Musk Parks His Tesla In Orbit

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SpaceX will launch its first Falcon Heavy rocket early in the new year and founder Elon Musk is betting the eternal resting place of his personal cherry-red Tesla Roadster on the successful outcome of the test flight. His daily driver will be the payload on the rocket, SpaceX’s most powerful to date, and if all goes well it will be parked in orbit around Mars for “a billion years.” And if it doesn’t go well? “Guaranteed to be exciting, one way or another,” he said in the first of two tweets. “Destination is Mars orbit. Will be in deep space for a billion years or so if it doesn’t blow up on ascent.”

The Falcon Heavy has 27 Merlin rocket engines and the first static test firing all of them at once is scheduled for before the end of the year. If that works, the Tesla launch will go ahead within weeks. The launch will take place at the Kennedy Space Center where SpaceX has leased one of the former Apollo and Space Shuttle launch pads for 20 years. The Falcon Heavy will be used for heavy-lift missions for private and military customers and is scheduled to launch two private citizens for a trip around the moon sometime next year.

Comments (5)

Seriously dumb idea. Now we are sending junkers into space?

Posted by: MICHAEL BROOKER | December 4, 2017 11:36 AM    Report this comment

It can't be a junker because it is an eco friendly electric car. If you have enough $ you can not oly trash the earth, you can trash the galaxy.

Posted by: Leo LeBoeuf | December 4, 2017 11:48 AM    Report this comment

The proper term is "ballast".

Musk could build a boilerplate spacecraft, loaded up with water or pig iron, to keep the whole stack in balance.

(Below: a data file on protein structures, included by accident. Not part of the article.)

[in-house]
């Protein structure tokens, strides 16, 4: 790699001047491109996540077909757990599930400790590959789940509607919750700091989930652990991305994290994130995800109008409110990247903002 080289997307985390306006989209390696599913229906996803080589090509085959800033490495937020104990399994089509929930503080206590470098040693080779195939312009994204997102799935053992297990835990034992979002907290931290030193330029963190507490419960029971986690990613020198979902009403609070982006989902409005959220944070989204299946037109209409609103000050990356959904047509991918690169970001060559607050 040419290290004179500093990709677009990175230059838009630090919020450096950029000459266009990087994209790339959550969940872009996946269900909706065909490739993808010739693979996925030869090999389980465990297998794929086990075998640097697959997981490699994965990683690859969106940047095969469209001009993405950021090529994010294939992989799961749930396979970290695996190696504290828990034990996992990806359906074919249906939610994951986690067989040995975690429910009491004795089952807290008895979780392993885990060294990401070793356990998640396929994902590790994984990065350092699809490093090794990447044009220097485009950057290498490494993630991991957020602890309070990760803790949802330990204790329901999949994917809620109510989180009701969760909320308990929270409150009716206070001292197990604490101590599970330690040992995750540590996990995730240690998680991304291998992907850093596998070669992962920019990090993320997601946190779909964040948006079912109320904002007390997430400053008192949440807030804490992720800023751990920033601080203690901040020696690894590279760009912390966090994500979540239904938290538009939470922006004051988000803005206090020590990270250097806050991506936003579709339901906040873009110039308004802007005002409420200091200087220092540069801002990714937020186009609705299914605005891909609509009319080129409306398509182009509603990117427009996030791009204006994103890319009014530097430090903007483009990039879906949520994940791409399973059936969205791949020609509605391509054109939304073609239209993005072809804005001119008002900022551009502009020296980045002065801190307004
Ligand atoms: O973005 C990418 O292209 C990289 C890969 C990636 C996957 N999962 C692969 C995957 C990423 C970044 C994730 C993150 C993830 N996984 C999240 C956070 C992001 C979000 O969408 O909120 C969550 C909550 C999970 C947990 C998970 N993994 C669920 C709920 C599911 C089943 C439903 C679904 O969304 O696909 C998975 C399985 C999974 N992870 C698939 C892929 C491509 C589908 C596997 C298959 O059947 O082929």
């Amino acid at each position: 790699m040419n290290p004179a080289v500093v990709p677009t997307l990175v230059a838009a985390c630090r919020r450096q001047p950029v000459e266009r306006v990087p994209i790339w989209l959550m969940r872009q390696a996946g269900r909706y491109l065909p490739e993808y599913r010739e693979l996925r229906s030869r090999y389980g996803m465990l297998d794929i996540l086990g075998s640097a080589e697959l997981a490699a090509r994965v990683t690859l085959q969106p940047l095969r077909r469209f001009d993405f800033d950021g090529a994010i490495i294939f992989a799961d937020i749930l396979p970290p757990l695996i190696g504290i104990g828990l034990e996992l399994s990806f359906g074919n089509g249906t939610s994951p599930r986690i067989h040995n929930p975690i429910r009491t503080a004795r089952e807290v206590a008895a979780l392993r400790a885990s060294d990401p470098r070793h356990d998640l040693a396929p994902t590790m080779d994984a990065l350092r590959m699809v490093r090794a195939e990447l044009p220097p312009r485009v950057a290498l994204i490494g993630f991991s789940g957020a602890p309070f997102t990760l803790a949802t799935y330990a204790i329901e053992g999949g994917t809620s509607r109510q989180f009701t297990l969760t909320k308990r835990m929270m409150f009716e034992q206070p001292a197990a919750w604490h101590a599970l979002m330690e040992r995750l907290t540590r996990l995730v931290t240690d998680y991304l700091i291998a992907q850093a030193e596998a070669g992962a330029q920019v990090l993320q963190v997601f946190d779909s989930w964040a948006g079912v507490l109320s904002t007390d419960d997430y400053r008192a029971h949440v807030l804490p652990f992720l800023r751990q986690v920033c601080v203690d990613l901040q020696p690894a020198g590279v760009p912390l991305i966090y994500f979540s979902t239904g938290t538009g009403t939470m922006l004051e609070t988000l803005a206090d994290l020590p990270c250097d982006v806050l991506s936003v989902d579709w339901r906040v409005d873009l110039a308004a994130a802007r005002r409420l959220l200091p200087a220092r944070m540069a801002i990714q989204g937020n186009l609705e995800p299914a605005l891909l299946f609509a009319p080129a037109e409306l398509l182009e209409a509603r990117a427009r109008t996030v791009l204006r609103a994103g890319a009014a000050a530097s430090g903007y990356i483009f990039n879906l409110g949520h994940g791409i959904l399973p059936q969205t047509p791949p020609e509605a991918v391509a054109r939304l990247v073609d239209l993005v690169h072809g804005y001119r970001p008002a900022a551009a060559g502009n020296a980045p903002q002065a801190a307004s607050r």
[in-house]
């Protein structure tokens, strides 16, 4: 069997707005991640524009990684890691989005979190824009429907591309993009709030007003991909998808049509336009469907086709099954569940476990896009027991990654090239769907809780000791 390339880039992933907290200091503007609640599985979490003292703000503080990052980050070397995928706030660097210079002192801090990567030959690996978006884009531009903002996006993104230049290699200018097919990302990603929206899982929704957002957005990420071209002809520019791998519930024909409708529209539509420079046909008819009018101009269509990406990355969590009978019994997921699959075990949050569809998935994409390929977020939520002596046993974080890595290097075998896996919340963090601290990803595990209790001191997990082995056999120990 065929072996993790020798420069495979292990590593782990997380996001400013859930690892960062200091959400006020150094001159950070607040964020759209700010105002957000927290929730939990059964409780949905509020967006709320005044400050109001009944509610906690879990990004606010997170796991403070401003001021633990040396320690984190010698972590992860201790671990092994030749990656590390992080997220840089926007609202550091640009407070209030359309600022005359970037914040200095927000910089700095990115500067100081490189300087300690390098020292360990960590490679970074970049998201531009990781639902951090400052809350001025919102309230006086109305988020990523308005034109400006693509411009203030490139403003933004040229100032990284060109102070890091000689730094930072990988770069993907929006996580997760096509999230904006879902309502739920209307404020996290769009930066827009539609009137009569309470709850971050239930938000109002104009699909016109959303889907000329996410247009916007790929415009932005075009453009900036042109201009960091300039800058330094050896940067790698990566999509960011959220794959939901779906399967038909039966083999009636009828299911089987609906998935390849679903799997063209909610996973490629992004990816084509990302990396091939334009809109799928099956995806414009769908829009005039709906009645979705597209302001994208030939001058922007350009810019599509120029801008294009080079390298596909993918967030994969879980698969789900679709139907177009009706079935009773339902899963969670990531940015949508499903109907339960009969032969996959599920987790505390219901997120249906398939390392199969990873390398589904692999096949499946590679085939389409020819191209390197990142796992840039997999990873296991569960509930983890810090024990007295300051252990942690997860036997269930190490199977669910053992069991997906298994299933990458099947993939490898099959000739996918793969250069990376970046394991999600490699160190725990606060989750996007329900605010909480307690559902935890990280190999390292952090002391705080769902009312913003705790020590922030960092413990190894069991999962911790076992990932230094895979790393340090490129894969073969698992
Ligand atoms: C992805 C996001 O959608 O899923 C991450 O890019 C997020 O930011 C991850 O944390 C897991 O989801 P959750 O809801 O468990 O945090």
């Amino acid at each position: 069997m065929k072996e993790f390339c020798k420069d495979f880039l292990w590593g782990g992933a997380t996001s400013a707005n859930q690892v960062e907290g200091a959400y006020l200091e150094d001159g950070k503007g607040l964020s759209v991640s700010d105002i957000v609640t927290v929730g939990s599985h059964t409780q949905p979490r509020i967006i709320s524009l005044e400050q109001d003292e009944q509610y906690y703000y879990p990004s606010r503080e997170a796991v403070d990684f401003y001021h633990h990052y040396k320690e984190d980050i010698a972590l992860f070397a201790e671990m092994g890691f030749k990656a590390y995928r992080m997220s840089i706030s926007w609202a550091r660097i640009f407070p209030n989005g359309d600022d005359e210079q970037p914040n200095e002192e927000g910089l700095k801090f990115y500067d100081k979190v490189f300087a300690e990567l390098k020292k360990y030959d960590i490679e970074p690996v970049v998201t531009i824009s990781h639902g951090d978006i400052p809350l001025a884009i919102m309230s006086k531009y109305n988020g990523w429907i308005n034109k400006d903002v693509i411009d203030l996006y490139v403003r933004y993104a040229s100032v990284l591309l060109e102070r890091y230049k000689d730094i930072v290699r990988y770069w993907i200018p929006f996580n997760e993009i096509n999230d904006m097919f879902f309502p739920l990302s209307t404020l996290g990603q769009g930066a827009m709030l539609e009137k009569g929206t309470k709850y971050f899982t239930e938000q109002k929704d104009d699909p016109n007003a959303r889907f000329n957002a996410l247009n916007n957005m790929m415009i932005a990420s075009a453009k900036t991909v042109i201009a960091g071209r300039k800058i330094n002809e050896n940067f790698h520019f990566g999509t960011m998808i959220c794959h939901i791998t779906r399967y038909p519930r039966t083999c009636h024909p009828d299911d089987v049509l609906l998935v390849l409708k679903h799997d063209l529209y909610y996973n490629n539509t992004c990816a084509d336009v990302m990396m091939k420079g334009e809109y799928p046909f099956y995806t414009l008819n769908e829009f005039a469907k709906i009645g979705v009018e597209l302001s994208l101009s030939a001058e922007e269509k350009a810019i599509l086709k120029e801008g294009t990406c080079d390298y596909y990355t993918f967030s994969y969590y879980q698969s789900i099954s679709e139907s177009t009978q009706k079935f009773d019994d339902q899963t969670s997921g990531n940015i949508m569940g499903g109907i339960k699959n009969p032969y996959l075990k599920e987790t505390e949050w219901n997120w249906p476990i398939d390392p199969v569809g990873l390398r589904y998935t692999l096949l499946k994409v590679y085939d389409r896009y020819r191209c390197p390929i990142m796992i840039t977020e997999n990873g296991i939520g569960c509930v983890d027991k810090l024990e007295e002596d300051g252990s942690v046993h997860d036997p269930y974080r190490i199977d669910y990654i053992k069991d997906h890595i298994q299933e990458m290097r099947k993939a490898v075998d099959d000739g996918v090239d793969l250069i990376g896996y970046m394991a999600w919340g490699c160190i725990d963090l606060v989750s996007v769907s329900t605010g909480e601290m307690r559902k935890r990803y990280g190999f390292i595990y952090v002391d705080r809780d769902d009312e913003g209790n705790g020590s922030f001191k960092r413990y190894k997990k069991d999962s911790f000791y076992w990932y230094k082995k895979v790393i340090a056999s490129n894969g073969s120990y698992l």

Or he could stick one of his cars on top.

Which would get better press?

Posted by: Kirk Wennerstrom | December 5, 2017 12:46 PM    Report this comment

It will also be the fastest automobile in the solar system:)

Posted by: April Talmadge | December 5, 2017 5:50 PM    Report this comment

I agree that this is a seriously dumb idea. With thousands of orbiting objects being tracked, including space-junk, which create collision threats that often have to be mitigated by burning fuel (a very limited resource) to alter orbits, putting objects into orbit that serve no practical purpose is a seriously ill conceived idea. For tax payer funded/subsidized satellites, altering orbit costs us money. When fuel is exhausted, and orbits can no longer be modified to avoid collisions, it costs a great deal more to replace the asset in orbit. I would like to see this 'bad idea' abandoned, and also hope that this idea is not the beginning of a trend. I wouldn't mind seeing a legislative remedy against such foolishness.

Posted by: RAY MONTAGNE | December 6, 2017 1:30 PM    Report this comment

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